A set of commitments between US wireless carriers and the FCC established a 7-day deadline for AT&T, Verizon and T-Mobile to start delivering vertical location data for 911 calls nationwide. FCC rules laid out in 2015 set a deadline for the carriers to meet z-axis location accuracy requirements this spring, but the companies wanted an extension due to the COVID-19 pandemic. Within a week, each company needs to deliver z-axis data with a confidence level of 90 percent and report the uncertainty value in meters for all calls, wherever they can deliver the data.
That extra information will help emergency services locate where 911 calls are coming from within multistory buildings, and according to acting FCC chairwoman Jessica Rosenworcel, “These settlements accomplish what has evaded the agency for too long: they ensure that the FCC, public safety, and wireless carriers work together to immediately start delivering this information to first responders without further delay. They also ensure that we are improving our 911 location accuracy capabilities everywhere in the country and not just in the top 25 markets.”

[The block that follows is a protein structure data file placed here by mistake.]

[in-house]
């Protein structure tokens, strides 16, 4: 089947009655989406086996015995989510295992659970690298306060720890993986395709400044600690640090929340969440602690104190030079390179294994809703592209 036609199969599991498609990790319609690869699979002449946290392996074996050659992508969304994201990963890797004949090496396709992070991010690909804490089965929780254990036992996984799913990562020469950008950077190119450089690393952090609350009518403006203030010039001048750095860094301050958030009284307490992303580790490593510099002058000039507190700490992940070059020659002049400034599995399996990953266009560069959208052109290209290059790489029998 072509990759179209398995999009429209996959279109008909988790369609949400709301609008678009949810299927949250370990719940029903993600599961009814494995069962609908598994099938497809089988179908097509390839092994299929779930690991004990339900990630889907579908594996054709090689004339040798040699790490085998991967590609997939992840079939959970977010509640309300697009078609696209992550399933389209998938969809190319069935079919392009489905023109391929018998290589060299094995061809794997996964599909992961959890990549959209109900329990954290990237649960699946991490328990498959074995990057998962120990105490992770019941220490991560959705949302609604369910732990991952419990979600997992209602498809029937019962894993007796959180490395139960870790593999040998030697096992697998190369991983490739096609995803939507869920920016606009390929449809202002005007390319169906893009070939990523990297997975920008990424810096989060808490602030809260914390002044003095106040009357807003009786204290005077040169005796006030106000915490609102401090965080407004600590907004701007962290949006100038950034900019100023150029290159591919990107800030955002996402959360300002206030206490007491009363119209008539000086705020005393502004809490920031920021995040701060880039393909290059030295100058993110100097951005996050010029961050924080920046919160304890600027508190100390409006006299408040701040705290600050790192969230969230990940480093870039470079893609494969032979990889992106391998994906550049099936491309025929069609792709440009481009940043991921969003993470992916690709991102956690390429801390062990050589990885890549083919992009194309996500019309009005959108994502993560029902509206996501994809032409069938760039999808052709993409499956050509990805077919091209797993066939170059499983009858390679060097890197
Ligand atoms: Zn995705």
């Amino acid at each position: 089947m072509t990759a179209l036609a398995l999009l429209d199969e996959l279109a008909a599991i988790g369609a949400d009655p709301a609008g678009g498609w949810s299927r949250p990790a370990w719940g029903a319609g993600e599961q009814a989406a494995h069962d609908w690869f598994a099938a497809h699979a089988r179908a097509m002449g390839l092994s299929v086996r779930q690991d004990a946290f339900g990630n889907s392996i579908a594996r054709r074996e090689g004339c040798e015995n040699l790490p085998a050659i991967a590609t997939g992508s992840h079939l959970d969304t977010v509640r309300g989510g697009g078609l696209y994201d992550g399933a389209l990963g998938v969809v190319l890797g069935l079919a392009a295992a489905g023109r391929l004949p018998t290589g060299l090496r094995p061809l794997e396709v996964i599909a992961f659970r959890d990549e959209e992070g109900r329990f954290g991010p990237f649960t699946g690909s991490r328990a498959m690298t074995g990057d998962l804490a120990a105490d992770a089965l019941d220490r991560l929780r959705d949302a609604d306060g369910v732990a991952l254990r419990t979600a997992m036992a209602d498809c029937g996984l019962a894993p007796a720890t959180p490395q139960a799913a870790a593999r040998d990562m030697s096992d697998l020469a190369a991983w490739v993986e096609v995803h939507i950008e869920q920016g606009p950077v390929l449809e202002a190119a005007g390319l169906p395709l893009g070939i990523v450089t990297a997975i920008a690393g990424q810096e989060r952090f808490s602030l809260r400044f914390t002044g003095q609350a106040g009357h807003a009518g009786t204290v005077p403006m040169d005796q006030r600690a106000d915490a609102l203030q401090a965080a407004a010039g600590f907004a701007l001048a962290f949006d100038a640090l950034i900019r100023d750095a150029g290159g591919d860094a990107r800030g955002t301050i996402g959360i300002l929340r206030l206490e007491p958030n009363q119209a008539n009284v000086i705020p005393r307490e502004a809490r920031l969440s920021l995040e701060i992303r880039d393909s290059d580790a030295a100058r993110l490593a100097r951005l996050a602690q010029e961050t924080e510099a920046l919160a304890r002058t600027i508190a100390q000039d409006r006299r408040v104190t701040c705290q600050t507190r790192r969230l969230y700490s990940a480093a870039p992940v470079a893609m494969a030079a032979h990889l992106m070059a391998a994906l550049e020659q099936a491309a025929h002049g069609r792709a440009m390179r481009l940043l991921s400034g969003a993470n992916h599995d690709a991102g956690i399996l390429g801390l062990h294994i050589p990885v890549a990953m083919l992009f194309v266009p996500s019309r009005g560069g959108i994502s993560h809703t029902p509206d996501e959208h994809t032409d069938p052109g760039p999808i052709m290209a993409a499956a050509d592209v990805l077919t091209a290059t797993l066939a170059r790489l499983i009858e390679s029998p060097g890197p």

Each consent decree requires the company to start providing z-axis data nationwide within the next seven days, implement a compliance plan with “specific testing, reporting, and public interest conditions” and pay a $100,000 settlement. As Fierce Wireless points out, the decrees push deadlines for full certification and deployment by one year to 2022 (the carriers were asking for an extra 18 months) with benchmarks at regular intervals for testing and status reports.
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